El Salvador’s government says it is taking a radical stance on crime, using the military to police the country's most violent areas and now appointing military men to top security posts. But the changes sound more like a return to the failed “iron fist” policies of the past.
In November, Mauricio Funes -- the first president elected under the banner of guerrilla group-turned-political party FMLN since the civil war ended in 1992 -- named David Munguia Payes, a retired general and former defense minister, as security minister. On January 23, Funes selected as head of the police (PNC) Francisco Ramon Salinas Rivera, a former army general who had handed in his resignation just days before.
Since he took power two and a half years ago, Funes has also expanded the army by some 57 percent to more than 17,000 people, and has periodically deployed the military onto El Salvador’s streets to share policing duties.
The trend began prior to Funes' term. As El Faro reports, the defense budget has risen 32 percent in the last 10 years. And Funes is also following a region-wide pattern. Former General Otto Perez was elected Guatemala's president last year, while Honduras’ President Porfirio Lobo has given policing powers to the armed forces in Honduras.
But putting ex-military men at the head of both the police and the security cabinet struck opponents as a dangerous move to militarize the country’s security. And in a stinging rebuke over the Munguia appointment, members of Funes' own FMLN party said it appeared to be “a decision that was made somewhere in the U.S. capital.”
Funes’ justification for the moves is simple: The country’s deteriorating security situation requires a "more forceful" approach. His work to strengthen the armed forces seems to be inspired by the desire to take, and to be seen to take, decisive action.
“What society asks and demands from us is results, and the president seeks results, not sterile debates or discussions," he declared recently.
It’s not hard to understand why the president wants to act decisively. Last year, El Salvador had a homicide rate of around 70 per 100,000 (depending on the figures you use), placing it among the most dangerous countries in the world.
However, the “more forceful” security strategies that have begun to emerge from Funes’ new militarized security cabinet sound less like innovations than a return to the failed policies of the past. Since the end of the civil war, each successive government has moved to take a tougher stance on crime by trying to roll back the protection of suspects’ civil rights. The three presidencies that preceded Funes each worked for reforms to give the police and legal system greater powers, “arguing that the laws as they stood benefited criminals more than society,” as IPS details.
In 2003, the Francisco Flores government rolled out the Plan Mano Dura (the Iron Fist Plan), a hardline security strategy that allowed suspected gang members to be arrested and imprisoned on the basis of their appearance (not difficult, given the popularity of tattoos to pledge allegiance). Over the next four years the number of gang members locked up doubled from 4,000 to 8,000.
The overcrowded jails provided a fertile ground for converting young people into hardened criminals, and being thrown together allowed the gangs to organize and regroup. It also galvanized the development of sophisticated extortion networks. Critics say the policy failed, and homicide rates have doubled since it was instituted.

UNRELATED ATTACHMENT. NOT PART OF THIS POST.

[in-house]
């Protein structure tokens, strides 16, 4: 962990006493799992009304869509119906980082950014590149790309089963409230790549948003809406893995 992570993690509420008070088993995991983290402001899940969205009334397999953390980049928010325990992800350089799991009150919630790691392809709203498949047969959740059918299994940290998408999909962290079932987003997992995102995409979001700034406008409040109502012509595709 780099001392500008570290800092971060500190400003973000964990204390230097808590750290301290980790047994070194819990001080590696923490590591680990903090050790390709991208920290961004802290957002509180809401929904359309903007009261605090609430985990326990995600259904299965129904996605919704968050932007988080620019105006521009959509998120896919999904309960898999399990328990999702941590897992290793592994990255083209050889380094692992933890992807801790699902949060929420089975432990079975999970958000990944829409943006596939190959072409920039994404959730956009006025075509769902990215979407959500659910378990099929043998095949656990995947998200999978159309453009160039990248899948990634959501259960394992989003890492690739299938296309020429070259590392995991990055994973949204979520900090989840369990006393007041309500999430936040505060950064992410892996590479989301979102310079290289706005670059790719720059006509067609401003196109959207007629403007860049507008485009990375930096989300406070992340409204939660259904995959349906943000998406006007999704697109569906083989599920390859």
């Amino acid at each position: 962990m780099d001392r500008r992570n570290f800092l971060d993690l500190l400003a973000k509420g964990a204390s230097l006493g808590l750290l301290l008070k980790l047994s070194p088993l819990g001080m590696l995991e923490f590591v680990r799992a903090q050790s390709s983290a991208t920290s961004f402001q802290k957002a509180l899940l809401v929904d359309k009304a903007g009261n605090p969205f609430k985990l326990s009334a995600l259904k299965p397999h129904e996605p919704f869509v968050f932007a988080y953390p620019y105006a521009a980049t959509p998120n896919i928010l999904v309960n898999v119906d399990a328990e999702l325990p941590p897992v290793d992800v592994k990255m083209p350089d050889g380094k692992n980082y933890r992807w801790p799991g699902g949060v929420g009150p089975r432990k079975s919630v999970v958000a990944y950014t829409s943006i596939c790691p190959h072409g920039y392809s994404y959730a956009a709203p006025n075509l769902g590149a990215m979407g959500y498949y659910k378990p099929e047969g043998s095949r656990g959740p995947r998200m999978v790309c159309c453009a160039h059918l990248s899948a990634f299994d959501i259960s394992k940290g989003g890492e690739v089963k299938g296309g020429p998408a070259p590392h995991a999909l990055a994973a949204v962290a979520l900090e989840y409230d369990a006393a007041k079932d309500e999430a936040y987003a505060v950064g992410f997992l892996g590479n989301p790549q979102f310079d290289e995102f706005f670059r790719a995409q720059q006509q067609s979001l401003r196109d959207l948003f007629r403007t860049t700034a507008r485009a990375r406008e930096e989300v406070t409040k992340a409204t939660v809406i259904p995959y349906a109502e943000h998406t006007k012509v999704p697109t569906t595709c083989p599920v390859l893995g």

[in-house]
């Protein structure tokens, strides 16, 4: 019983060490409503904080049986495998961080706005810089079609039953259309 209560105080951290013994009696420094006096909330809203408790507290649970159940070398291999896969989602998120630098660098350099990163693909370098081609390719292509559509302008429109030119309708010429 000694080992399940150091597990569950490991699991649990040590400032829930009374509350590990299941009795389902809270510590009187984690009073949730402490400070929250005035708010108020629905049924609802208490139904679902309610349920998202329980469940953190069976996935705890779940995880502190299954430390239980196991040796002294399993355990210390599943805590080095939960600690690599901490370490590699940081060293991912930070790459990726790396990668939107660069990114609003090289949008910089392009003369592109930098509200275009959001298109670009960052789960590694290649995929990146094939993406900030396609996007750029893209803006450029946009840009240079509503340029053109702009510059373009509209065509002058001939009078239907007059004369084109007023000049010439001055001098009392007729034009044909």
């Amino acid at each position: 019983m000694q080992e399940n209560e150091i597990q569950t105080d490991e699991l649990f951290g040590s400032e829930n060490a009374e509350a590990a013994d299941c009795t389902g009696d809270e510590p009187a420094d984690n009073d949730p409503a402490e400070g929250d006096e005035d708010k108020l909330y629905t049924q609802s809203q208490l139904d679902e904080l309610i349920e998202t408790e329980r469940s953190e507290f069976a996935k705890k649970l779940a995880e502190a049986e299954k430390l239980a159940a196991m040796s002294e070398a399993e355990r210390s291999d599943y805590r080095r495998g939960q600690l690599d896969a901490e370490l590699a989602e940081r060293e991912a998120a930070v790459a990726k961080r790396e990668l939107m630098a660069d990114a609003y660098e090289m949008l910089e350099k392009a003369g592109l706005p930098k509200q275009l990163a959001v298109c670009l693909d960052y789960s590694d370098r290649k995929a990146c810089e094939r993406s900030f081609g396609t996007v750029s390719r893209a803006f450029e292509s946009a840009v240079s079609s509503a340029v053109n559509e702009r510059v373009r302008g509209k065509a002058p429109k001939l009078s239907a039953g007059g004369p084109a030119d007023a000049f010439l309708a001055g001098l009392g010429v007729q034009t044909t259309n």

Funes himself had initially moved away from these hardline measures, favoring more holistic, community-based anti-gang policies. But the statements of Munguia, his new security minister, sound worryingly familiar.
In an interview with El Faro last week, Muguia called for legal reform to make the system less liberal: “Our system of laws, which has very high guarantees of civil liberties, would be ideal for a society which had normal behavior, but it can’t process the entire quantity of crimes that are being committed.”
His task, he added, would be to remove bottlenecks in the system, “to put the criminals where they should be, and take them off the streets.” If necessary, Munguia told El Faro, he is prepared to lock up an additional 10,000 gang members.
This is one of Munguia's many dangerous ideas. According to police figures, there are just under 18,000 gang members in the country, and another 10,000 already locked up. The addition of another 10,000, quite aside from its social consequences, would have a disastrous impact on the country’s overcrowded penal facilities.
For Munguia, though, gangs are not only the biggest security challenge in El Salvador, they are the only one. He claims that groups like the Mara Salvatrucha 13 (MS-13) and Barrio 18 are responsible for 90 percent of all murders. But this is far from clear. The government forensic institute (IML) says gangs are responsible for 10 percent all the murders; the police say they are responsible for 20 percent.
What's more, Munguia's approach ignores the presence of groups like the Perrones and the Texis Cartel, which organize much of the transport of drugs, weapons and migrants through the country, acting as go-betweens for larger groups based in Mexico and Colombia. And although the Salvadoran groups are far less violent then their counterparts in these countries, the fact remains that blaming El Salvador’s entire security crisis on gangs is not only inaccurate but means the government will not focus on tackling these other types of violence.
In the end, the military men at the helm of El Salvador’s security strategy do not seem to be bringing any innovative ideas with them. Instead, they are appealing to a well-rehearsed narrative in which wild gangs terrorize the country, and can only be tamed by ever-stronger shows of might and higher rates of incarceration, two policies that have already failed to give the results Funes says he wants.